Other initiatives appear dead in the water, such as a plan to push Myanmar to hold a free and inclusive election, but the junta never agreed on a clear timetable. Considering the level of violence and the volume of displaced persons within and outside the country, access and inclusion in an election are all but impossible. Indonesia has also failed to engage with stakeholders outside of the ASEAN region, particularly that of regional hegemonic powers or that of the United Nations, which has left much of the burden on ASEAN in the years since the coup. Compounding the problem is now the absence of a UN Special Envoy after the departure of Noleen Heyzer on June 12. Heyzer was less than enthusiastic about the prospect of a negotiated settlement toward the end of her term.

‘No Silver Bullets’

Widodo himself has expressed frustration about the lack of unity among ASEAN states, even suggesting that there’s a hint of “Myanmar fatigue”. But he was more firm in noting the potential for worse failure, such as the potential “break up” of ASEAN itself, noting “there cannot be a party within or outside ASEAN that can benefit from internal strife in Myanmar” – possibly referring to both Singapore and Thailand, who have each contributed a share of more than $1 billion in arms to the junta since the coup, according to Tom Andrews, the UN Special Rapporteur on the Situation on Human Rights in Myanmar. Oddly, the United States, who expressed concerns about the pace of progress, was somewhat satisfied with the effect sanctions were having on Myanmar but haven’t managed to block the steady stream of arms that have been used against innocent civilians. Now as the halfway point in Indonesia’s ASEAN chairmanship passes, the United States has little else to offer Indonesia other than to temper expectations, noting that no “silver bullets” exist.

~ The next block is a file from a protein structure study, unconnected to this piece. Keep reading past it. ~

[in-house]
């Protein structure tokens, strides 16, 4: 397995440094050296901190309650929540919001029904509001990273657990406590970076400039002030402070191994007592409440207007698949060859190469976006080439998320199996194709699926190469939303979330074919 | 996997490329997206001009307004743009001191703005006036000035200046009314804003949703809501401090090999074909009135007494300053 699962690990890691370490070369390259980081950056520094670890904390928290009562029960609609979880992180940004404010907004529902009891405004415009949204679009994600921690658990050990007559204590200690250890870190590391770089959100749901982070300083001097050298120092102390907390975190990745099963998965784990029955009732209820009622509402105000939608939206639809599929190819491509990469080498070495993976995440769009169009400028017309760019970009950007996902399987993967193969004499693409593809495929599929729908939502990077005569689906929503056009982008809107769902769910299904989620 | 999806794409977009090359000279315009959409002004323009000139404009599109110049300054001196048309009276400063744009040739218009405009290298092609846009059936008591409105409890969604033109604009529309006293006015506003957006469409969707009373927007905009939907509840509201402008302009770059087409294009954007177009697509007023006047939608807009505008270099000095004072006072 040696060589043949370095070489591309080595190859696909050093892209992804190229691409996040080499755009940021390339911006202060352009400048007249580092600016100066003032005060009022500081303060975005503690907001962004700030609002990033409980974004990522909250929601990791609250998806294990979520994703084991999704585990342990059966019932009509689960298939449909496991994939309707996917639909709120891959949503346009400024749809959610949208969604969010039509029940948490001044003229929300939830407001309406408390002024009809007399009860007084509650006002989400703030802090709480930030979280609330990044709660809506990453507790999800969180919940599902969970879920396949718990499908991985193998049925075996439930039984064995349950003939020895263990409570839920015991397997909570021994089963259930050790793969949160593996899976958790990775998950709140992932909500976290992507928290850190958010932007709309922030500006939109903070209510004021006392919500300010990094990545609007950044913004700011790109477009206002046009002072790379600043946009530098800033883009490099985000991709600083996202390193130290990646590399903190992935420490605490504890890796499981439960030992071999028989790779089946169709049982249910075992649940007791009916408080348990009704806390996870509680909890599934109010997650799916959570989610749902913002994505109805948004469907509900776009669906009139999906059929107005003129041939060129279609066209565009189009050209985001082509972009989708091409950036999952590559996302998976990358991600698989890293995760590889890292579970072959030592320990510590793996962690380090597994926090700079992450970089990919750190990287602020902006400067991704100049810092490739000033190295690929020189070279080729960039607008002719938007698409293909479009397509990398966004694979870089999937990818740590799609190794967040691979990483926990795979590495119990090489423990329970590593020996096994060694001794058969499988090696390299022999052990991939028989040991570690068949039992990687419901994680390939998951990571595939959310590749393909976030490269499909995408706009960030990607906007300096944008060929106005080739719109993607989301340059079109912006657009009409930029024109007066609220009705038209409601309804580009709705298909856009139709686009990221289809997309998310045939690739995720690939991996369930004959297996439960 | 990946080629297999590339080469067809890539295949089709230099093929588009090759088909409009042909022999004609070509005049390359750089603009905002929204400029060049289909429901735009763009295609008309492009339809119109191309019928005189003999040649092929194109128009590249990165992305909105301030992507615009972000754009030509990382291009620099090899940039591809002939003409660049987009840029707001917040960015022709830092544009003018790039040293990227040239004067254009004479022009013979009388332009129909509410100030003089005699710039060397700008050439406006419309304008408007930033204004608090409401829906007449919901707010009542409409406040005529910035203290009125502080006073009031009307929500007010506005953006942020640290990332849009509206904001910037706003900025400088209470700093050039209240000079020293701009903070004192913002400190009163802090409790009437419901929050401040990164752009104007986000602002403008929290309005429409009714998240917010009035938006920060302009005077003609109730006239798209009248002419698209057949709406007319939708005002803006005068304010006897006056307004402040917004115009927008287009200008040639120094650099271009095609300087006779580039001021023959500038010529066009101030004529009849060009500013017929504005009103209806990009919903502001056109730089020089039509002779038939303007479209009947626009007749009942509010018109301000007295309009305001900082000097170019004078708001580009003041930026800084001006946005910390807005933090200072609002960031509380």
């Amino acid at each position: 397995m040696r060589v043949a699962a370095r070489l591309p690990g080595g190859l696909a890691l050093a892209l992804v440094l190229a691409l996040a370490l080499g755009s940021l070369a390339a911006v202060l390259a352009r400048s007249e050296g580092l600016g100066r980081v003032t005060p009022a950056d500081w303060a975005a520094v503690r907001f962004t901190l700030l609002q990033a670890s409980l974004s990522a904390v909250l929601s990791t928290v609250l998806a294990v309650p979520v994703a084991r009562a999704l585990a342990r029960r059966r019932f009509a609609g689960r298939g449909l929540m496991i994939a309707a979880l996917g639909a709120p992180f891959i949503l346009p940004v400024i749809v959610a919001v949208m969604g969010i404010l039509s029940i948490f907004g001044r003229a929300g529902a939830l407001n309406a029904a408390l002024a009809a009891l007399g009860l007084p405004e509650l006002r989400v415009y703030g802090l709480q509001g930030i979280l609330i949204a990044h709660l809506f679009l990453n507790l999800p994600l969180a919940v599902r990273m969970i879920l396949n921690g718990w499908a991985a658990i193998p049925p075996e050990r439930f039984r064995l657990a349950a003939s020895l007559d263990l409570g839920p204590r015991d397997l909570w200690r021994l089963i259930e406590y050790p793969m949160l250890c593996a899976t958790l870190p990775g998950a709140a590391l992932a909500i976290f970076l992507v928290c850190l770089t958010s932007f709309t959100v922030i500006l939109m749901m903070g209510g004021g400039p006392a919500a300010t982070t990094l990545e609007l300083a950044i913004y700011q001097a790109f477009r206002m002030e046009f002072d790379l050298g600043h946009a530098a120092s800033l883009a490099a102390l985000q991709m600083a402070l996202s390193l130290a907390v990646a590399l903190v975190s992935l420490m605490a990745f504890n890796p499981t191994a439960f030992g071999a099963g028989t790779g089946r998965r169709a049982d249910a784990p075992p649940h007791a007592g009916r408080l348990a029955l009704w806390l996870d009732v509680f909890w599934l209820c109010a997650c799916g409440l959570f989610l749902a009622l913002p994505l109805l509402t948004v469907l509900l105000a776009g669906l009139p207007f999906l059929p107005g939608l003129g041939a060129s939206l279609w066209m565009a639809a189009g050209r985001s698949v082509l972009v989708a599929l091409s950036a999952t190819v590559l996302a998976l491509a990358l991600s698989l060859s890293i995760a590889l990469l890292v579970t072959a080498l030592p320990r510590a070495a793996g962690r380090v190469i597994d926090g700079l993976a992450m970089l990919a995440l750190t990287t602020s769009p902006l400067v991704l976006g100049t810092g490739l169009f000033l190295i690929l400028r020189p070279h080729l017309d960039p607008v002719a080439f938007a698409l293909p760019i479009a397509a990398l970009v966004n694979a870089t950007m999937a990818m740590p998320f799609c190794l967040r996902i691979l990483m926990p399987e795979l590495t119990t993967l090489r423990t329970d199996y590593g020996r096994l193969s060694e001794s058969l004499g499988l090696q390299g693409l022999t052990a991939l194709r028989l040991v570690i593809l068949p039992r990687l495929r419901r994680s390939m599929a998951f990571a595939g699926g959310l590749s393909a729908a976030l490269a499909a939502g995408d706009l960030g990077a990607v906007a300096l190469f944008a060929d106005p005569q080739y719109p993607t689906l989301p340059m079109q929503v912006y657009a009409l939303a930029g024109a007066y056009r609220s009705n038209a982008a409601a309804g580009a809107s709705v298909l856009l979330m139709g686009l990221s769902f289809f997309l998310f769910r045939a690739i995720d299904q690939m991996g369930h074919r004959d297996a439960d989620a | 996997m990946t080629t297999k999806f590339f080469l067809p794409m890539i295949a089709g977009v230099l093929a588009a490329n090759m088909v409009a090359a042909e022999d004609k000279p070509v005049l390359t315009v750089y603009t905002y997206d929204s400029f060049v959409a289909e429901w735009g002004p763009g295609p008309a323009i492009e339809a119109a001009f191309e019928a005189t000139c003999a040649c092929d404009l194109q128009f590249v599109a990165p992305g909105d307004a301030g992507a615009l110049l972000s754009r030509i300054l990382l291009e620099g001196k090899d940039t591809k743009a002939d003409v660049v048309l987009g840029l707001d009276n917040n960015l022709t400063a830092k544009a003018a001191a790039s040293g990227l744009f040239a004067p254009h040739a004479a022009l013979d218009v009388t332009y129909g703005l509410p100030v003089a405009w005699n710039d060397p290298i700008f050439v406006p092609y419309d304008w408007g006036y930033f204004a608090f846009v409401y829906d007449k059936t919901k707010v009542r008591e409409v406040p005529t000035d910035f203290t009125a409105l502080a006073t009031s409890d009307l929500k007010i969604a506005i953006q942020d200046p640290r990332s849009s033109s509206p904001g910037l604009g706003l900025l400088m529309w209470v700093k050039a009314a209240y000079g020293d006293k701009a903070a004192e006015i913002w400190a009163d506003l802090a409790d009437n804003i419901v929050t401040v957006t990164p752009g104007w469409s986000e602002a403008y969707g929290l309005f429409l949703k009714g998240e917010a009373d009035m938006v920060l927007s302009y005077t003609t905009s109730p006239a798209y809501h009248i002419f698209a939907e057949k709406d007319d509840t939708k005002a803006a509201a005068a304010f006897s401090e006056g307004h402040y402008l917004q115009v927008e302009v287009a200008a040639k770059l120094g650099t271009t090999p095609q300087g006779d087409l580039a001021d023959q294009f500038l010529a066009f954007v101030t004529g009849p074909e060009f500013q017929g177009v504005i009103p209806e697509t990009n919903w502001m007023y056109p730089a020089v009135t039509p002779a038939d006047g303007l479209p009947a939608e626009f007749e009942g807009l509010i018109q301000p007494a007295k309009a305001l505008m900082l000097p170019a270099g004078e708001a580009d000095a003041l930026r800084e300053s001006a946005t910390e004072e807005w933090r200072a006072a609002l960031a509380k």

However, it is difficult to fault the effort, as Indonesia has taken more aggressive positions than other ASEAN states in trying to reign in the conflict. Case in point, Indonesian Coordinating Minister for Maritime Affairs and Investment Luhut Panjaitan, a retired general, who urged Myanmar’s military to allow “qualified” leaders to govern the country as civil strife worsened.  “There are so many militaries in charge of government, but if you are not qualified, why should you be president?” remarked Panjaitan at a panel at the World Economic Forum in Davos, referencing Gen. Min Aung Hlaing specifically.

But as July and August near, attention among ASEAN states will soon be off Myanmar, with Cambodia’s far-from-credible elections scheduled for July and the transition of power in Thailand from the Thai military government. The pro-reform Move Forward Party have promised to take a different, more Western-oriented approach to foreign policy in Myanmar, but the transition is not occurring until August, and that too if there are no successful challenges to its leader and Prime Minister-elect Pita Limjaroenrat. And worse, next year, Laos takes the reins as ASEAN chair, a country both beholden to Beijing and very supportive of engagement with the military junta. And if past engagement, evidenced by giving legitimacy to Gen. Min Aung Hlaing at high-level meetings, is any indicator, there’s no path to a realistic solution until 2025, when Malaysia takes over. With the pace of violence quickening, that might be far too late.